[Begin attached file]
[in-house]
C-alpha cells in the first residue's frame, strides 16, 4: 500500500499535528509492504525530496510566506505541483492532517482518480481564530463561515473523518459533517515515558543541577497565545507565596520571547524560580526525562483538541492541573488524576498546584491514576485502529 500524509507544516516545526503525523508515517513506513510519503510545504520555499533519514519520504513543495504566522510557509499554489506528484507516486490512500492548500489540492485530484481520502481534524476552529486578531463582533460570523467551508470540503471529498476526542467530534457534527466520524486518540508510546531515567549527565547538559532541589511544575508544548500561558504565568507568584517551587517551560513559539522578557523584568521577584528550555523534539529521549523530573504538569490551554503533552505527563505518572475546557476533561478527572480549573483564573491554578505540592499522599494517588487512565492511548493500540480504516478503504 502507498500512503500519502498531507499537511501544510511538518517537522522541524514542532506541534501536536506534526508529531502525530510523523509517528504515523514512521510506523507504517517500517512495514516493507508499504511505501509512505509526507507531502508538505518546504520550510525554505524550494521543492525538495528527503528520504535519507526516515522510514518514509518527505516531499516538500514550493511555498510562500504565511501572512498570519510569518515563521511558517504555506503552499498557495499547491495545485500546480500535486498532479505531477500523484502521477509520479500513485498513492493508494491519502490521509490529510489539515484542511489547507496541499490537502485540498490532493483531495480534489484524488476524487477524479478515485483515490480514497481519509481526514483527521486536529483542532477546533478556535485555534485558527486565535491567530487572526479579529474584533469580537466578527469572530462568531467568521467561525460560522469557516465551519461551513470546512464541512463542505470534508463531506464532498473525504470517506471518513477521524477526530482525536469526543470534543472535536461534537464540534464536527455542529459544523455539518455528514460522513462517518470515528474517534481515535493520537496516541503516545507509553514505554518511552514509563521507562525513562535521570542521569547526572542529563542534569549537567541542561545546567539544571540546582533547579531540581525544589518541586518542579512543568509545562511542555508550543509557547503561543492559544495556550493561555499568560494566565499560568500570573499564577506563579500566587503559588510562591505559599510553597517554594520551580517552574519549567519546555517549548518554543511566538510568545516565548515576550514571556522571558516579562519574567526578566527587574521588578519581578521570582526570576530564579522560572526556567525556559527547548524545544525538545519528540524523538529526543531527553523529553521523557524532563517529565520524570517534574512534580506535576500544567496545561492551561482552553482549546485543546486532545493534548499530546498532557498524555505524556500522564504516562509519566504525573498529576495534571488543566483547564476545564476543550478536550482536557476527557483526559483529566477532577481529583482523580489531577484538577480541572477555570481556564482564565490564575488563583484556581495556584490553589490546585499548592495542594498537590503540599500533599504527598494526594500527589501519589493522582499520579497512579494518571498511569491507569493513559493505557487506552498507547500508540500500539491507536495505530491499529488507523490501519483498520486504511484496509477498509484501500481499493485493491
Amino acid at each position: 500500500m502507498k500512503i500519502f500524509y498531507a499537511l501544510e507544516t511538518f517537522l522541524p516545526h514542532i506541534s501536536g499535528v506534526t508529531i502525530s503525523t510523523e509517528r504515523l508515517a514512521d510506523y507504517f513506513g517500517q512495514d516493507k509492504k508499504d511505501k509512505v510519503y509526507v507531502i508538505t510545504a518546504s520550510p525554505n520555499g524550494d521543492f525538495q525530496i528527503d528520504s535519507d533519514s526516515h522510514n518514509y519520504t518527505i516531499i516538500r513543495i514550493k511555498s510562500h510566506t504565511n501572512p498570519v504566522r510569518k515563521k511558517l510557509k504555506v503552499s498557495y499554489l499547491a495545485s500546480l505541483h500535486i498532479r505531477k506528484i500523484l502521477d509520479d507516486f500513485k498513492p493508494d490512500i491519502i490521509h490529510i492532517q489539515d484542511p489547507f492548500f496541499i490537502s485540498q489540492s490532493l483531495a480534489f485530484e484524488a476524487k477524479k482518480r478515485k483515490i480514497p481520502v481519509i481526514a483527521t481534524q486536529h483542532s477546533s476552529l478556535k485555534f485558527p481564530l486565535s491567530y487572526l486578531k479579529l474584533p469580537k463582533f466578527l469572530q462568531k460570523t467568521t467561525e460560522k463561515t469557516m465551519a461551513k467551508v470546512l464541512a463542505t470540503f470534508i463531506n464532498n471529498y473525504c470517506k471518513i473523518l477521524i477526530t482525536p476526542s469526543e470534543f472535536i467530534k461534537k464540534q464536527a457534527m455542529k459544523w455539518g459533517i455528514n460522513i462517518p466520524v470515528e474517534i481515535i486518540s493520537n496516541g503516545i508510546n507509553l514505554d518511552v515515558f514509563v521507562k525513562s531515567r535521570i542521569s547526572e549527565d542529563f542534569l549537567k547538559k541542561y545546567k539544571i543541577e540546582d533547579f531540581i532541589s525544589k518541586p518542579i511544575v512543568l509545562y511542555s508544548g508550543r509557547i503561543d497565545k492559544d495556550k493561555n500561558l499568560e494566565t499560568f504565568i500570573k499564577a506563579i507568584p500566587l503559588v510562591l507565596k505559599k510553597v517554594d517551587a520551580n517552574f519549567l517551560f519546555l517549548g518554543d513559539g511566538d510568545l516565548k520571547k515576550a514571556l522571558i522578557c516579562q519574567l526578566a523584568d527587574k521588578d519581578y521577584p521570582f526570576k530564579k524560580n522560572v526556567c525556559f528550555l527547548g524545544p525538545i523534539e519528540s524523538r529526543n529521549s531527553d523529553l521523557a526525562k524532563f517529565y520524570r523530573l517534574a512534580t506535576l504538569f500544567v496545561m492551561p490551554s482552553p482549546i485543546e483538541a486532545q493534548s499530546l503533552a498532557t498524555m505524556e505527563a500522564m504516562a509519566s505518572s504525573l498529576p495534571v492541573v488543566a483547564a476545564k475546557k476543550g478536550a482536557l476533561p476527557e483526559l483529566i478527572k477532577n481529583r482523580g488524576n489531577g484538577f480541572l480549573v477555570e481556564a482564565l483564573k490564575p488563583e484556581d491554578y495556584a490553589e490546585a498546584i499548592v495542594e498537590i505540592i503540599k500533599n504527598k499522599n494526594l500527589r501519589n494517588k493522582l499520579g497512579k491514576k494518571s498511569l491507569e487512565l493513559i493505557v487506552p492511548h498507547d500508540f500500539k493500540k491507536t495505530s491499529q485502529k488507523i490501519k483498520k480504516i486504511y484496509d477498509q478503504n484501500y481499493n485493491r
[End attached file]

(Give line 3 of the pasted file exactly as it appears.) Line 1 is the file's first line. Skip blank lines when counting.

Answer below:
Amino acid at each position: 500500500m502507498k500512503i500519502f500524509y498531507a499537511l501544510e507544516t511538518f517537522l522541524p516545526h514542532i506541534s501536536g499535528v506534526t508529531i502525530s503525523t510523523e509517528r504515523l508515517a514512521d510506523y507504517f513506513g517500517q512495514d516493507k509492504k508499504d511505501k509512505v510519503y509526507v507531502i508538505t510545504a518546504s520550510p525554505n520555499g524550494d521543492f525538495q525530496i528527503d528520504s535519507d533519514s526516515h522510514n518514509y519520504t518527505i516531499i516538500r513543495i514550493k511555498s510562500h510566506t504565511n501572512p498570519v504566522r510569518k515563521k511558517l510557509k504555506v503552499s498557495y499554489l499547491a495545485s500546480l505541483h500535486i498532479r505531477k506528484i500523484l502521477d509520479d507516486f500513485k498513492p493508494d490512500i491519502i490521509h490529510i492532517q489539515d484542511p489547507f492548500f496541499i490537502s485540498q489540492s490532493l483531495a480534489f485530484e484524488a476524487k477524479k482518480r478515485k483515490i480514497p481520502v481519509i481526514a483527521t481534524q486536529h483542532s477546533s476552529l478556535k485555534f485558527p481564530l486565535s491567530y487572526l486578531k479579529l474584533p469580537k463582533f466578527l469572530q462568531k460570523t467568521t467561525e460560522k463561515t469557516m465551519a461551513k467551508v470546512l464541512a463542505t470540503f470534508i463531506n464532498n471529498y473525504c470517506k471518513i473523518l477521524i477526530t482525536p476526542s469526543e470534543f472535536i467530534k461534537k464540534q464536527a457534527m455542529k459544523w455539518g459533517i455528514n460522513i462517518p466520524v470515528e474517534i481515535i486518540s493520537n496516541g503516545i508510546n507509553l514505554d518511552v515515558f514509563v521507562k525513562s531515567r535521570i542521569s547526572e549527565d542529563f542534569l549537567k547538559k541542561y545546567k539544571i543541577e540546582d533547579f531540581i532541589s525544589k518541586p518542579i511544575v512543568l509545562y511542555s508544548g508550543r509557547i503561543d497565545k492559544d495556550k493561555n500561558l499568560e494566565t499560568f504565568i500570573k499564577a506563579i507568584p500566587l503559588v510562591l507565596k505559599k510553597v517554594d517551587a520551580n517552574f519549567l517551560f519546555l517549548g518554543d513559539g511566538d510568545l516565548k520571547k515576550a514571556l522571558i522578557c516579562q519574567l526578566a523584568d527587574k521588578d519581578y521577584p521570582f526570576k530564579k524560580n522560572v526556567c525556559f528550555l527547548g524545544p525538545i523534539e519528540s524523538r529526543n529521549s531527553d523529553l521523557a526525562k524532563f517529565y520524570r523530573l517534574a512534580t506535576l504538569f500544567v496545561m492551561p490551554s482552553p482549546i485543546e483538541a486532545q493534548s499530546l503533552a498532557t498524555m505524556e505527563a500522564m504516562a509519566s505518572s504525573l498529576p495534571v492541573v488543566a483547564a476545564k475546557k476543550g478536550a482536557l476533561p476527557e483526559l483529566i478527572k477532577n481529583r482523580g488524576n489531577g484538577f480541572l480549573v477555570e481556564a482564565l483564573k490564575p488563583e484556581d491554578y495556584a490553589e490546585a498546584i499548592v495542594e498537590i505540592i503540599k500533599n504527598k499522599n494526594l500527589r501519589n494517588k493522582l499520579g497512579k491514576k494518571s498511569l491507569e487512565l493513559i493505557v487506552p492511548h498507547d500508540f500500539k493500540k491507536t495505530s491499529q485502529k488507523i490501519k483498520k480504516i486504511y484496509d477498509q478503504n484501500y481499493n485493491r